Hurricane Michael forced 30 Waffle House restaurants to shut down as of Wednesday night.

Waffle House has not closed this many restaurants since October 2016 when Hurricane Matthew caused the chain to close more than 40 restaurants.

The Waffle House Storm Center team has been tracking the storm since Monday. The restaurants, which are predominantly located in the South, rarely close so that they are able to provide resources and food to first responders.

Pat Warner, Waffle House spokesman, said 22 restaurants in Florida and eight in Georgia closed with the approach of the extreme weather event.

“We have closed these restaurants yesterday so our employees can be safe as Hurricane Michael comes on shore,” Warner confirmed to Fox News on Wednesday.

In an email to USA Today, Warner said they have not been able to check damage, but they planned to do so early Thursday. Waffle House would then develop a plan to reopen at those locations.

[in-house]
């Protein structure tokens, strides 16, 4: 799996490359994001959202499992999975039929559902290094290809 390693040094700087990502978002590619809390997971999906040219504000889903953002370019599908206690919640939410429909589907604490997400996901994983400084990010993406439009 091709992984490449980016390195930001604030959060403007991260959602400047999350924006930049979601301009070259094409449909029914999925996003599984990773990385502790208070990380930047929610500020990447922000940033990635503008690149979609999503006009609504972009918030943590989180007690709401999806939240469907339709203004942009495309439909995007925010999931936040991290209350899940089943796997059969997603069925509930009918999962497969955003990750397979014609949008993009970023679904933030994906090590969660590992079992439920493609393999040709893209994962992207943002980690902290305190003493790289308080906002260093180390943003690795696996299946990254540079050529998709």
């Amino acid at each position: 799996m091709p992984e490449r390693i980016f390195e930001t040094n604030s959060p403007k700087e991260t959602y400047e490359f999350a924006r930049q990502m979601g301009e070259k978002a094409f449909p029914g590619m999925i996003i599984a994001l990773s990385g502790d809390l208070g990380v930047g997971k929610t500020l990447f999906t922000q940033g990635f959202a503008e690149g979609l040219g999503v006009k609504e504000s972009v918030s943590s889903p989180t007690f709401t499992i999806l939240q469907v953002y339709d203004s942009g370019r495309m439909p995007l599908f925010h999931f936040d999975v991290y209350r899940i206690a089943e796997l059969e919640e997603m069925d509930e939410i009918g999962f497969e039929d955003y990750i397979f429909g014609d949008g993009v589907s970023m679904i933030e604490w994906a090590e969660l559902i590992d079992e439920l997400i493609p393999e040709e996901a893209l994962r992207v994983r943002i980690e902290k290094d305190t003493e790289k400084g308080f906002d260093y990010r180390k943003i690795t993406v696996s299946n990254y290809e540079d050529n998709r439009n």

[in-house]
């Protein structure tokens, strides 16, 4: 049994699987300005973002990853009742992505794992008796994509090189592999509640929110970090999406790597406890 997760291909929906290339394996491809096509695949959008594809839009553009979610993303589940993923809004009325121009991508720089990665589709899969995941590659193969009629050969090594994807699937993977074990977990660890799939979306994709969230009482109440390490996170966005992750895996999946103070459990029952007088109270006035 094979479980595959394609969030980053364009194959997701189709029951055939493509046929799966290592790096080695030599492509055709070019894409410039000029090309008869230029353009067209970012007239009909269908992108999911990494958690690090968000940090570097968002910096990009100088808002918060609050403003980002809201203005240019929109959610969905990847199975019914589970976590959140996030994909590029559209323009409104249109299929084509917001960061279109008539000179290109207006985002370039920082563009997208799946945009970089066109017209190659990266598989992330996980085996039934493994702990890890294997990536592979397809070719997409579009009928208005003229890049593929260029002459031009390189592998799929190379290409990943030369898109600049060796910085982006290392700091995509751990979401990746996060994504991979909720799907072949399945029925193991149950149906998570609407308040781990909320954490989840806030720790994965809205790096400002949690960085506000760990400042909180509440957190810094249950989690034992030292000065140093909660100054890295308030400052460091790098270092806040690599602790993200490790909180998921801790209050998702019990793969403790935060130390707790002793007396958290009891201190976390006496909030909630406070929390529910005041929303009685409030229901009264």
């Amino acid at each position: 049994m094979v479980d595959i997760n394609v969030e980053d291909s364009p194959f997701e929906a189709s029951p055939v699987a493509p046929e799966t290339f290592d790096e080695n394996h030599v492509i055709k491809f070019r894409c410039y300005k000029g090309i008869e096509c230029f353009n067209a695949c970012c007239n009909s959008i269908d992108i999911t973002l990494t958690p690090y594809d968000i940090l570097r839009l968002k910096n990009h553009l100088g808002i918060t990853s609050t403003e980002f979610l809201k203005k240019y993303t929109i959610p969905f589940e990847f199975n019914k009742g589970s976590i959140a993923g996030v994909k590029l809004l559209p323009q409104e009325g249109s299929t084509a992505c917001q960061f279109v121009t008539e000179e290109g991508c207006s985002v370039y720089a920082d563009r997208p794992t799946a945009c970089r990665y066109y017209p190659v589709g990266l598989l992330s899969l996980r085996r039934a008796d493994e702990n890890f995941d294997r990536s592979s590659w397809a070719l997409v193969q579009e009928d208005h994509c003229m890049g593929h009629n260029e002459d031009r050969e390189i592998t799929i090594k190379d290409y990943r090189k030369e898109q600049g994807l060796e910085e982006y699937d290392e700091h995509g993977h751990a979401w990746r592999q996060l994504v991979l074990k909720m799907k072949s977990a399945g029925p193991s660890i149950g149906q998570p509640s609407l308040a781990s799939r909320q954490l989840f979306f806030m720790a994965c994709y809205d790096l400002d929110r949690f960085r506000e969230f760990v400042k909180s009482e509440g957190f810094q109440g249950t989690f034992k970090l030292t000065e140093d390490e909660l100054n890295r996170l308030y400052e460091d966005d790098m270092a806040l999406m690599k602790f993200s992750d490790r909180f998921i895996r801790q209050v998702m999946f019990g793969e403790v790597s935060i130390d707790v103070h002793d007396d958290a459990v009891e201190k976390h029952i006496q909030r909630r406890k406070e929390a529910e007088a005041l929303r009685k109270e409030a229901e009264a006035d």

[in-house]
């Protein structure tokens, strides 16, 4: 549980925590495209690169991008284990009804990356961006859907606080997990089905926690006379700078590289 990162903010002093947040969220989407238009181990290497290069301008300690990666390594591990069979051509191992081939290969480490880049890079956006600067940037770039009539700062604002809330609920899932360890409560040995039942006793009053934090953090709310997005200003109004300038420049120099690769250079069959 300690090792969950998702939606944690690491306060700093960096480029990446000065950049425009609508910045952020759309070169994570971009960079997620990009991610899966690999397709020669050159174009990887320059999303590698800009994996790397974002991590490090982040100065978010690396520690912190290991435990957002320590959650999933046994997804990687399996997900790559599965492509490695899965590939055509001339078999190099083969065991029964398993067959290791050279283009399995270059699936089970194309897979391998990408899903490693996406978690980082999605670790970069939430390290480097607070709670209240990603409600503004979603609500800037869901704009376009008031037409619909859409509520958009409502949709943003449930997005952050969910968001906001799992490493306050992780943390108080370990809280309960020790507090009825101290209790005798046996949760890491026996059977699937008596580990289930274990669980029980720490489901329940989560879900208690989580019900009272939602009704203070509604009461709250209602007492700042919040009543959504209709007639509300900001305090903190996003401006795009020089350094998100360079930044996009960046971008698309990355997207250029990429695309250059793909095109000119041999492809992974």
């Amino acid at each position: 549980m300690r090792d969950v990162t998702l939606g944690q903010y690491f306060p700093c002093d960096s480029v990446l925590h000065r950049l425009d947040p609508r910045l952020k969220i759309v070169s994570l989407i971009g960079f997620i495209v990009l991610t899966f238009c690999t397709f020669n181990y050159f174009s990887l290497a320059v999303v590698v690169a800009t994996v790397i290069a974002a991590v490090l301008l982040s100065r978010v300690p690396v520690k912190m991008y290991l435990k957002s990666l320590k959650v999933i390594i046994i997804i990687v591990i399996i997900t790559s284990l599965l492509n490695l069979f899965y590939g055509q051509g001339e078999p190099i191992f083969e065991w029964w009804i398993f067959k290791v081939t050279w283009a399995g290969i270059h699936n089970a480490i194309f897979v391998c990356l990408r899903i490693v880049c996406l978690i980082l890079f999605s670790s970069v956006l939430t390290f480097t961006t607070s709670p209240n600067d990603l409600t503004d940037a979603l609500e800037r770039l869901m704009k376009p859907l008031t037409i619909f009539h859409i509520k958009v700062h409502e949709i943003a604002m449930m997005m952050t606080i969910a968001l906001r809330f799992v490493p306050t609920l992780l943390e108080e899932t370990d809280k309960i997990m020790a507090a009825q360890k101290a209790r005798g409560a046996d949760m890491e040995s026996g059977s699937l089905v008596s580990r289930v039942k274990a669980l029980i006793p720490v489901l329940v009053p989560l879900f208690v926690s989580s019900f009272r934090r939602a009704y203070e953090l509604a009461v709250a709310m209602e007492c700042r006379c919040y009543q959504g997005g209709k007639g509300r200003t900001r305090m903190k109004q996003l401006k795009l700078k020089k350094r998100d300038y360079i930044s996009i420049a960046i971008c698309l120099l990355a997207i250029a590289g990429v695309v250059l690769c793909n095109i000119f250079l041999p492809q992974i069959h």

Hurricane Michael hit the Florida Panhandle on Wednesday as a Category 4 storm with 155 mile per hour winds at landfall, which is only two miles per hour away from a Category 5 storm.

[More: Hurricane Michael leaves 1.2 million in the dark from Florida to Virginia]

At least one Waffle House location has suffered severe damage, according to WJAX-TV. A billboard fell on the restaurant at the Panama City location, and video showed hanging light fixtures, debris strewn about the restaurant, and shattered windows.

The Federal Emergency Management Agency uses a "Waffle House Index" to measure how well an area will recover from a natural disaster. The color-coded indicator shows which restaurants are open, closed, or offering a limited menu. If Waffle House restaurants close, the indicator is red, since the restaurants only close in extreme circumstances.

A FEMA blog post from 2011 says, "The Waffle House test doesn't just tell us how quickly a business might rebound — it also tells how the larger community is faring. The sooner restaurants, grocery and corner stores or banks can reopen, the sooner local economies will start generating revenue again — signaling a strong recovery for that community."